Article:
Ancient Padmanabhaswamy Temple has long been shrouded in mystery. According to an ancient legend, there is a curse on those who defile the sacred site. In the 1930s, treasure hunters tried to open the temple, and as soon as they did, deadly serpents emerged from one of the vaults. Was the place really cursed? Also, it is believed that any manmade attempt to open the vault B will result in catastrophe. It can only be opened by chanting required Mantras.
Padmanabhaswamy Temple Architecture
The origin of the Temple of Sree Padmanabhaswamy is lost in antiquity. It is not possible to determine with any exactitude, from any reliable historical documents or other sources as to when and by whom the original idol of Sree Padmanabhaswamy was consecrated. The Temple has references in Epics and Puranas. Srimad Bhagavatha says that Balarama visited this Temple, bathed in Padmatheertham and made several offerings. Nammalwar, 9th century poet and one among the 12 Vaishnavite saints of the Alvar tradition, has composed ten hymns in praise of Lord Padmanabha.
Some well known scholars, writers and historians, like the late Dr. L.A.Ravi Varma of Travancore, have expressed the view that this Temple was established on the first day of Kali Yuga (which is over 5000 years ago). The legends of the Temple are handed down through the centuries. One such legend which finds a place in the old palm leaf records of the Temple, as also in the famous grantha entitled “Ananthasayana Mahatmya”, mentions that it was consecrated by a Tulu Brahmin hermit named Divakara Muni. On the 950th year of Kali Yuga a reinstallation of the idol was done. In the 960th Kali year King Kotha Marthandan built the Abhisravana Mandapam.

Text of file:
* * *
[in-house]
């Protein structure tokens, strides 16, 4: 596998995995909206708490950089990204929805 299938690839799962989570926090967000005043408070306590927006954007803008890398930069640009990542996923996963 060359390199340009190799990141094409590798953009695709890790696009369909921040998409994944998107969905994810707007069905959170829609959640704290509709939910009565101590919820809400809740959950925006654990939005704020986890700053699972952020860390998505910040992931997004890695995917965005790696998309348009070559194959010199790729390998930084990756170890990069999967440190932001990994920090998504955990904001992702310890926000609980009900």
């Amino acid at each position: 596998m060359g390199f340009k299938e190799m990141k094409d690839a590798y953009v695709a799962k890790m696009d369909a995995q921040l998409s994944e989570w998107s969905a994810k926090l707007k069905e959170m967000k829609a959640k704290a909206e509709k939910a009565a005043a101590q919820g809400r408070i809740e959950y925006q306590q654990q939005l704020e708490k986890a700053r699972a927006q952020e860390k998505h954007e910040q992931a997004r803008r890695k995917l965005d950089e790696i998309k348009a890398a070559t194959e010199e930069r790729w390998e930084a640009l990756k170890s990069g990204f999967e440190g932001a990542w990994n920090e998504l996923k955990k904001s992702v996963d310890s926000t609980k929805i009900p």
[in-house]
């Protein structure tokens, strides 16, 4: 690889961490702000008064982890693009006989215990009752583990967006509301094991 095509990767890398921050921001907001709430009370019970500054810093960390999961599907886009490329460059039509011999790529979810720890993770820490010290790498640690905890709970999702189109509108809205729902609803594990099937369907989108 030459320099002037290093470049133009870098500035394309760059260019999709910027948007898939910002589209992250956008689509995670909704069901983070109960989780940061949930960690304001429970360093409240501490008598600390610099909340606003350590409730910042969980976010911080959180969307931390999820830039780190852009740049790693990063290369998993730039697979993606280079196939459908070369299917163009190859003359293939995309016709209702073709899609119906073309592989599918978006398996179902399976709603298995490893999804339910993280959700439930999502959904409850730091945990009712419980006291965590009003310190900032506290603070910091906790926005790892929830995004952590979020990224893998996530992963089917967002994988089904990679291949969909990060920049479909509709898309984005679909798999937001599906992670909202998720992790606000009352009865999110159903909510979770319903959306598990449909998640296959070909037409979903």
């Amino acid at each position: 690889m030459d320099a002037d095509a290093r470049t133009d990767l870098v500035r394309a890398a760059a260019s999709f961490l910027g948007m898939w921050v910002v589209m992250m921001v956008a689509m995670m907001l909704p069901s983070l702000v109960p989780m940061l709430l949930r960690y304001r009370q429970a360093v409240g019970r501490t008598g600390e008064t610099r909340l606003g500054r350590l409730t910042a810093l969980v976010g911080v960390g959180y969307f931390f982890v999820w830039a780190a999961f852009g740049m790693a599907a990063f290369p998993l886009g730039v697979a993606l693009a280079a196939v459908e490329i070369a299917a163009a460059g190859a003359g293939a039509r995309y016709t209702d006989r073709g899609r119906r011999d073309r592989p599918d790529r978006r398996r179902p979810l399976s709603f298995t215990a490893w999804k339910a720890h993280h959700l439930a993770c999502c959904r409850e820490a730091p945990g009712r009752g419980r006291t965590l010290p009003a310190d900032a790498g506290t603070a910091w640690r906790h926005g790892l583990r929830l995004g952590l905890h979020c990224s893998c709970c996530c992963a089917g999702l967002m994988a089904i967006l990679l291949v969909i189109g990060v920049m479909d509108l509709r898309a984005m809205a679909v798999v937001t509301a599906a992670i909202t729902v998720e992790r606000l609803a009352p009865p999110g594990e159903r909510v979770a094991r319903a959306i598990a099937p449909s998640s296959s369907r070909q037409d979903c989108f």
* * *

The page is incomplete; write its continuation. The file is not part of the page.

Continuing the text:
Sree Padmanabhaswamy temple is a Hindu temple dedicated to Lord Vishnu. The shrine is currently run by a trust headed by the royal family of Travancore. The temple and its assets belong to Lord Padmanabhaswamy, and were for a long time controlled by a trust headed by the Travancore Royal family. However, now the Supreme Court of India has removed the Travancore Royal Family from leading the management of the temple.
What Did The Treasure Hunters Find?
In 2001, archaeologists opened the underground chambers and discovered six chambers and they labelled the vaults from A to F. They found gold coins dating back thousands of years, gold necklaces as long as nine feet and weighing about 2.5 kg, about one tonne of the yellow metal in the shape of rice trinkets, sticks made of the yellow metal, sack full of diamonds, gold ropes, thousands of pieces of antique jewellery studded with diamonds and emeralds, crowns and other precious stones that lay scattered in the chamber marked ‘A’.
Later, even more treasure was unearthed from the remaining chambers except B, 7 kg of gold coins dating back to the East India Company period, 18 coins from Napolean’s era, precious stones wrapped in silk bundles besides over 1,000 kg of gold in the form of coins and trinkets and a small elephant made of the yellow metal and also sovereigns bearing the 1772 seal. The gold and jewellery stored in the underground vaults are worth approximately $22 billion. The most mysterious of all is the vault B.
Mystery Behind Vault B
It is believed that the door of this vault, which has no latches or lock, has been closed by chanting Mantras and can only be opened in the same way, by chanting “Garuda Mantra”. Some believe that there is another hidden chamber inside this vault, and it has more than just materialistic riches.
Some people claim to hear voices of water flowing or serpents in the water, and believe that this vault might be flooded from inside and guarded by cobras. It is one of the richest and the most guarded temples of this world that was taken care of by the royal descendants of Travancore family, since ages.